Sutherland also innovatively suggested that accessories to white collar crimes who are not prosecuted should still be included when measuring the extent of criminality. Once again, he used precedent from street crime studies to support his argument. When the FBI investigates a kidnapping, he explained, "it is not content with catching the offenders who carried away the victim; they may catch and the court may convict twenty-five other persons who assisted by secreting the victim, negotiating ransom, or putting the ransom money into circulation." In contrast, "the prosecution of white collar criminals frequently stops with one offender." To further illustrate how a double standard skewed the data, he recounted the story of T. J. Pendergast, "the late boss of Kansas City," who was convicted in connection with failing to report as taxable income bribes he received from fire insurance companies; yet, Sutherland noted, "the insurance companies which paid the bribes have not been prosecuted." Pendergast, who on the eve of trial pleaded guilty for income tax evasion, was sentenced to fifteen months in Leavenworth.
The influence of money, Sutherland warned, shaped everything from legislation that defines crime to sentencing of criminals. The elite class had the power to define what was criminal and could more readily change laws that either disfavored them or interfered with their predatory business practices. Due to access to power, unlike low-level offenders, white collar criminals "have a loud voice in determining what goes into the statutes," as well as how existing law "is implemented and administered." They can lobby to make laws too weak to deter the relatively large and powerful. Sutherland cited Daniel Drew, a legendary stock manipulator, who once opined, "Law is like a cobweb; it's made for flies and the smaller kinds of insects, so to speak, but lets the big bumblebees break through."
His critique of sentencing disparities resonates today, eighty years after he spoke. "The crimes of the lower class are handled by policemen, prosecutors, and judges, with penal sanctions in the form of fines, imprisonment, and death." Yet he noted, "The crimes of the upper class result in no official action at all, or result in suits for damages in civil courts, or are handled by inspectors, and by administrative boards or commissions, with penal sanctions in the form of warnings, orders to cease and desist, occasional rescinding of a license, and in extreme cases with fines or prison sentences."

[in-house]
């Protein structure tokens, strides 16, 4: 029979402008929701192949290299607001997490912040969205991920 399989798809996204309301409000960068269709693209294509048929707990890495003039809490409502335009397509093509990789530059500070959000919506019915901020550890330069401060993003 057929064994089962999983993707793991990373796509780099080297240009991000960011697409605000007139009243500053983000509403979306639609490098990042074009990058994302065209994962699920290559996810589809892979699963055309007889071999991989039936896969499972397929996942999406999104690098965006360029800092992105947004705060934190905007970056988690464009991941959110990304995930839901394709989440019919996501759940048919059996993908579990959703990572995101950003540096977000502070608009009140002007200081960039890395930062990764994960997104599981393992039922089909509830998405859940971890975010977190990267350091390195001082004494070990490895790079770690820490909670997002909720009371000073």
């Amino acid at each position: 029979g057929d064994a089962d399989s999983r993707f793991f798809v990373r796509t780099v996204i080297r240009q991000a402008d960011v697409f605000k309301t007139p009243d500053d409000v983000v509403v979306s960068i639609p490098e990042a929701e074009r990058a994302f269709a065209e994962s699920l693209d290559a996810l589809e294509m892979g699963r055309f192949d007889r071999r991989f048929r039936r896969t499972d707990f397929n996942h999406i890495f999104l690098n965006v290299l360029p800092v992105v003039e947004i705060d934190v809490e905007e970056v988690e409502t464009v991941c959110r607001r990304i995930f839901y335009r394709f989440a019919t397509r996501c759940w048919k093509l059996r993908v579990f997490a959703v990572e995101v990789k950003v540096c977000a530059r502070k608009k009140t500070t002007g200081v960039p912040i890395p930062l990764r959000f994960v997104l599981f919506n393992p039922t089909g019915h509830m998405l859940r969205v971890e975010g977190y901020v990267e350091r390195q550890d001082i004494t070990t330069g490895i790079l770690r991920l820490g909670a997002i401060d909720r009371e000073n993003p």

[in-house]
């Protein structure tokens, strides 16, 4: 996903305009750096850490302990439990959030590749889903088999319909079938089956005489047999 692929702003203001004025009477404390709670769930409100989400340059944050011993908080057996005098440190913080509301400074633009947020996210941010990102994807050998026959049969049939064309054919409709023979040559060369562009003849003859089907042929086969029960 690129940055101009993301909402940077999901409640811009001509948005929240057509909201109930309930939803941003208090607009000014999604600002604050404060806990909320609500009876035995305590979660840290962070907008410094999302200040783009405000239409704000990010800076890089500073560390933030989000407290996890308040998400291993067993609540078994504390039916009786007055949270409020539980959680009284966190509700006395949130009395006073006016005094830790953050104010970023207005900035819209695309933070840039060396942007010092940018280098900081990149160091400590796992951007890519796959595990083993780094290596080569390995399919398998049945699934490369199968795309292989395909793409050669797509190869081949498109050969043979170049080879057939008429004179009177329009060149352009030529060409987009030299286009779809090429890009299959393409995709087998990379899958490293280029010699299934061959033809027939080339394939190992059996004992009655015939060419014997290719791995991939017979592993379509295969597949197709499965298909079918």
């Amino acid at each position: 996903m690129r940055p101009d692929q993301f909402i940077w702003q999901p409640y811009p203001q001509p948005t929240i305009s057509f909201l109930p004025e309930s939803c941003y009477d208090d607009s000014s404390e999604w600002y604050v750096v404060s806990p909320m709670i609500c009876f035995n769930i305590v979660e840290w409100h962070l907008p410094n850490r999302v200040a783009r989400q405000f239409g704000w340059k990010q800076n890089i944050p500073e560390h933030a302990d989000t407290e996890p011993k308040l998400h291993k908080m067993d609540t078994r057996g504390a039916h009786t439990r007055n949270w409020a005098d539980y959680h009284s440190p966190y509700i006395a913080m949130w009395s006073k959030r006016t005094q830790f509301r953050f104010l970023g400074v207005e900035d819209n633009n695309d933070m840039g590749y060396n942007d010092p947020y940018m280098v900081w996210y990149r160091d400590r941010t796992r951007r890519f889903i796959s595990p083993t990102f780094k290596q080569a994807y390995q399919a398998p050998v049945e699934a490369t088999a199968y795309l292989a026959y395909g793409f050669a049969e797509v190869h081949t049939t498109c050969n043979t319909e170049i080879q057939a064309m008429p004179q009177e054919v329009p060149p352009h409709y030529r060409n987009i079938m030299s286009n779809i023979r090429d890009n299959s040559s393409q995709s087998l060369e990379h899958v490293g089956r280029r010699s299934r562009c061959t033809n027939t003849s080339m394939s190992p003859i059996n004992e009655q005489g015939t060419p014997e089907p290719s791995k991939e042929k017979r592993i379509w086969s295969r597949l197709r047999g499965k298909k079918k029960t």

This was more than just an arcane debate about nomenclature and measurement, he concluded. How we describe crime impacts how we both pinpoint the causes and come up with solutions to stem it. Poverty did not cause criminality. But what did? He sought an alternative theory that might explain the crimes of both the upper and lower classes. The hypothesis he settled on was that crime is learned. Through relationships with others, future offenders learn motives, values, techniques, and rationalizations. He set it out starkly: "Those who become white collar criminals generally start their careers in good neighborhoods and good homes, graduate from colleges with some idealism, and, with little selection on their part, get into a particular business situation in which criminality is practically a folkway, and are inducted into that system of behavior." Similarly, the "lower class criminals generally start their careers in deteriorated neighborhoods and families, find delinquents at hand from whom they acquire their attitudes toward, and techniques of, crime."
In a pithy aside, Sutherland found an interesting distinction between the two classes. "The inventive geniuses for the lower class criminals are generally professional criminals, while the inventive geniuses for many kinds of white collar crime are generally lawyers." Reader, this lawyer agrees.
Stealing Candy from a Baby
The following morning, news of Sutherland's groundbreaking speech splashed across national and local newspapers. The New York Times carried the story at the top of page twelve, with the all-caps headline "hits criminality in white collars," followed by a series of subheads, including, "Dr. Sutherland Says the Cost of Duplicity in High Places Exceeds Burglary Losses." Reporters quoted Sutherland as saying that the day's white collar criminals "are more suave and deceptive" than the nineteenth-century robber barons. He also asserted "in many periods more important crime news can be found on the financial pages of newspapers than on the front pages." Likening their actions to "stealing candy from a baby," he said crime blossomed "where powerful business and professional men come in contact with persons who are weak." These offenders included financiers who betrayed the public's trust with "misrepresentation of asset values and duplicity in the manipulation of money." Nearby, the Philadelphia Inquirer featured Sutherland's findings above the fold on the Public Ledger page with its largest headline: "Poverty Belittled as Crime Factor: Sociologist Cites Frauds in Business." The lead paragraph dramatically described his "withering denouncement of 'white collar criminality'" and his "revolutionary approach to the previously accepted theories of criminal behavior."